Failure Modes

December 19, 2014 Steve Hawley

Software engineering is funny.  It shares a lot with Computer Science (which honestly, should be called applied mathematics) and it shares some things with other engineering disciplines.  With other engineering disciplines, it shares the need for clear processes for planning projects, managing work, ensuring quality, and handling defects.  I say that it shares the need because not every shop actually does all of these things and there is certainly no one good standard for any of these.  This is an industry problem.

One of the many nice things about being married to a real engineer is that I get to hear a lot about engineering and manufacturing process and one of the things I’ve heard her (and other engineers) talk about is FMEA: Failure Mode and Effects Analysis.  This is process whereby a component can be analyzed for failure and severity or probability of failure can be reduced or eliminated.  This is what I thought of when one of my LCD monitors failed.

We believe that engineers work better when there is more screen real estate available to them.  We also believe that an investment in a good pair of monitors will pay off in terms of other resources saved.  For example, our office supply sales representative asked us in all honesty if we were buying our paper from another source, since we go through very little paper (but a great deal of coffee).  We purchased a fair number of these LCD monitors from a well-known consumer electronics manufacturer.  In a few years, they started failing.  In the past 6 months we have had 4 fail.  Every single monitor failed in exactly the same way: the display went blank and the power light went off.  After a brief pause, the monitor started back up again.  The frequency of failures increase until the monitor fails to work at all.  This to me screams of being a very analog problem, probably power related.  To date, 68% of our monitors failed this way.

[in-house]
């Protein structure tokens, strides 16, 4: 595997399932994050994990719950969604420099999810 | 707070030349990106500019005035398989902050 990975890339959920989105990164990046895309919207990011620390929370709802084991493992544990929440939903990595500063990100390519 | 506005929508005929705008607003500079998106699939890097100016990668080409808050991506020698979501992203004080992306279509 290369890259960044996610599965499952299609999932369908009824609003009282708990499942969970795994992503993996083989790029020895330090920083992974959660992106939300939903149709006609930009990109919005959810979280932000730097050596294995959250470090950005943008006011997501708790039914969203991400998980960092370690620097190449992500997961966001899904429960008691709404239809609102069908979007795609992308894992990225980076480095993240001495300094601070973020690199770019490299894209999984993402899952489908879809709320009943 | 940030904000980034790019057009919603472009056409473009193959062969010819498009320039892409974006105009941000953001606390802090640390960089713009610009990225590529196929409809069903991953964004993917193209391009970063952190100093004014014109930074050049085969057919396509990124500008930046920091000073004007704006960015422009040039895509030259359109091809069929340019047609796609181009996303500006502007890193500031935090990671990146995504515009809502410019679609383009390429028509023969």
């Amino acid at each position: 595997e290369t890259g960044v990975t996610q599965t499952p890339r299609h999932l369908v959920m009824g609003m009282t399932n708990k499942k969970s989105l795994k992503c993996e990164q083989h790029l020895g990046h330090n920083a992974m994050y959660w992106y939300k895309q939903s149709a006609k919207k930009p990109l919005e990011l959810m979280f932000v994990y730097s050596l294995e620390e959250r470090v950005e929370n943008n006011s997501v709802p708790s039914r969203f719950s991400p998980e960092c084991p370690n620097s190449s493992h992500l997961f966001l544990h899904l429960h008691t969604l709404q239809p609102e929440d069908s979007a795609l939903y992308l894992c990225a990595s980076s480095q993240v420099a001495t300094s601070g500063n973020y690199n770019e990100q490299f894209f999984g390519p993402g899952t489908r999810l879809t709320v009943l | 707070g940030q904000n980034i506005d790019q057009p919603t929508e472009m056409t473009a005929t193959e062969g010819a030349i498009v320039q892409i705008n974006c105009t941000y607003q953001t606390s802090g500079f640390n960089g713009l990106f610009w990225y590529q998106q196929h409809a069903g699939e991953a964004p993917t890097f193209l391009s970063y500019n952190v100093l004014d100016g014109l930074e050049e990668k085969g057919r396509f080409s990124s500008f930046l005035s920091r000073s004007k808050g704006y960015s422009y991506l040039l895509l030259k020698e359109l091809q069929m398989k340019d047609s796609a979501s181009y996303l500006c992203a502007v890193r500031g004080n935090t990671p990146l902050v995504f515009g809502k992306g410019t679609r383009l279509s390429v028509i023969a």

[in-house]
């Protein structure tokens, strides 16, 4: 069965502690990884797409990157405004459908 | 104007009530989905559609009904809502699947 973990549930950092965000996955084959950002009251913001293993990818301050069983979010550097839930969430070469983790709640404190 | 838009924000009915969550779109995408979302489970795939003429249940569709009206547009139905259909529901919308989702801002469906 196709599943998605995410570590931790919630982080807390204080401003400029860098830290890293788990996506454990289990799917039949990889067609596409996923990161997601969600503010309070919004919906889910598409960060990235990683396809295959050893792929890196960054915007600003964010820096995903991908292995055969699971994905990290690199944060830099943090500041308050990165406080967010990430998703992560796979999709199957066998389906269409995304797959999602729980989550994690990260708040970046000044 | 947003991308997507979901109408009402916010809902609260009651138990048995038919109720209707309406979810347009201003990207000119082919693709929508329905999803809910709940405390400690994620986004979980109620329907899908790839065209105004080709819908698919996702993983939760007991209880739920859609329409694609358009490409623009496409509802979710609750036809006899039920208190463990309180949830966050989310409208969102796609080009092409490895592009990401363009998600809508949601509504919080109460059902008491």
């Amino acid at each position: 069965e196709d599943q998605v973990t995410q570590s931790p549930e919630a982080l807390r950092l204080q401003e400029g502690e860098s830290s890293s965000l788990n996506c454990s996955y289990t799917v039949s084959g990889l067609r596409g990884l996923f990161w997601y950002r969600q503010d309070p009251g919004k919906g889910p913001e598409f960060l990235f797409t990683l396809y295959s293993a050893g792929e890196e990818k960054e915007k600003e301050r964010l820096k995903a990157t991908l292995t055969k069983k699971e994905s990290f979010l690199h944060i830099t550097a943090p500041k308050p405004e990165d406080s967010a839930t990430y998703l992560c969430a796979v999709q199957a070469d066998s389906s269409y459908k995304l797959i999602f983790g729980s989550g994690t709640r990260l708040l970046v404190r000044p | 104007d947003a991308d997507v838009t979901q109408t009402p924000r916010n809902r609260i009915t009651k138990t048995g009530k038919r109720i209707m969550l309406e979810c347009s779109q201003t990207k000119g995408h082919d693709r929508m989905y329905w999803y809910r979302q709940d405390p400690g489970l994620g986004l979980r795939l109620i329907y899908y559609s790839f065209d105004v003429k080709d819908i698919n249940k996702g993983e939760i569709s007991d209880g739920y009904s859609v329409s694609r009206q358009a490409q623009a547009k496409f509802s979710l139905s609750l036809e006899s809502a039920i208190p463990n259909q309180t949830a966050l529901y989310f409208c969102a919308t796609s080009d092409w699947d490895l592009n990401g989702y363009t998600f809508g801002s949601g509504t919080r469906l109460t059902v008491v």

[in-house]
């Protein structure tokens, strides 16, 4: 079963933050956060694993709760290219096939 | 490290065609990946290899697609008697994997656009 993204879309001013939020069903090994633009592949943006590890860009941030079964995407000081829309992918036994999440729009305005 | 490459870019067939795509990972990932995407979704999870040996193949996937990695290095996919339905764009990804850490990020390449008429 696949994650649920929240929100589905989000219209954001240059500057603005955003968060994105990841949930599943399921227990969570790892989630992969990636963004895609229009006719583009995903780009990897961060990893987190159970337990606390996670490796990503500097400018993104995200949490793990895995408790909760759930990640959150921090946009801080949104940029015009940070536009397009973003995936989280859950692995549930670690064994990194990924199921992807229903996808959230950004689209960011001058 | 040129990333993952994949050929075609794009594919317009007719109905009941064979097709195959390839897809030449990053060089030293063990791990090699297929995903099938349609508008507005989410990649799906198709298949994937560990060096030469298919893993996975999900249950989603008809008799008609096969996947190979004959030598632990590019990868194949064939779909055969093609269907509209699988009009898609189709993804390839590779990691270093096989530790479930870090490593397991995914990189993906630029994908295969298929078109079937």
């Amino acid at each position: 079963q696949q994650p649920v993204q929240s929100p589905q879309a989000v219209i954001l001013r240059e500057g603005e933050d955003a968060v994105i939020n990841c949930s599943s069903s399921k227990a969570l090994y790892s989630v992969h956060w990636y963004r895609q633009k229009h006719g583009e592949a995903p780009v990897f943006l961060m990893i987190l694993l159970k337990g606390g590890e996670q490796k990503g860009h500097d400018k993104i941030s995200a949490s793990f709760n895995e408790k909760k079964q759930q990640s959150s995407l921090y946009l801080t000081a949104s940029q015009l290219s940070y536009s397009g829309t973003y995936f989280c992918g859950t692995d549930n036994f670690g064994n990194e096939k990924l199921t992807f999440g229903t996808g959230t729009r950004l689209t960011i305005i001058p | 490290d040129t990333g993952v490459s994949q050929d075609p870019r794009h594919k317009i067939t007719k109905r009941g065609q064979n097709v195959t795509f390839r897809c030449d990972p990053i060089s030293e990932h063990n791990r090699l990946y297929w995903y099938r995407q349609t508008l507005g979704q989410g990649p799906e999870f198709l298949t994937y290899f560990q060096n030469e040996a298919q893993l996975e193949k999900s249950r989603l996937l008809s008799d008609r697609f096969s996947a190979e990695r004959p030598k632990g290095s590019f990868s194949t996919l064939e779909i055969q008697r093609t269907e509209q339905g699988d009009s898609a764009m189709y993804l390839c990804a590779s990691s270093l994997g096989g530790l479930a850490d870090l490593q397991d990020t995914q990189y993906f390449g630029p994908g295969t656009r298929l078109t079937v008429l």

I contacted the manufacturer of these monitors to find out if there are replacement parts available, hoping that they would have an FMEA put together with this device that would pick out the likely culprit.  I received worse than no help from the manufacturer, but Elaine will talk in more detail from a support point of view about what they did wrong and how they could’ve done it right.

Since I’m alone in this I chose to ignore the manufacturer's lawyers. 

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By the way – unlike this manufacturer, I’m going to say that if you’re deciding to do this, you should understand the risks. Power supplies in electronic devices can have components that will hold onto a charge long after they’ve been shut off. If you’re uncomfortable doing something like rewiring parts of your house, listen to your discomfort and don’t do this since the charge in a typical power supply cap can give you a nice burn or stop your heart. You know, bad things if you’re not appropriately careful.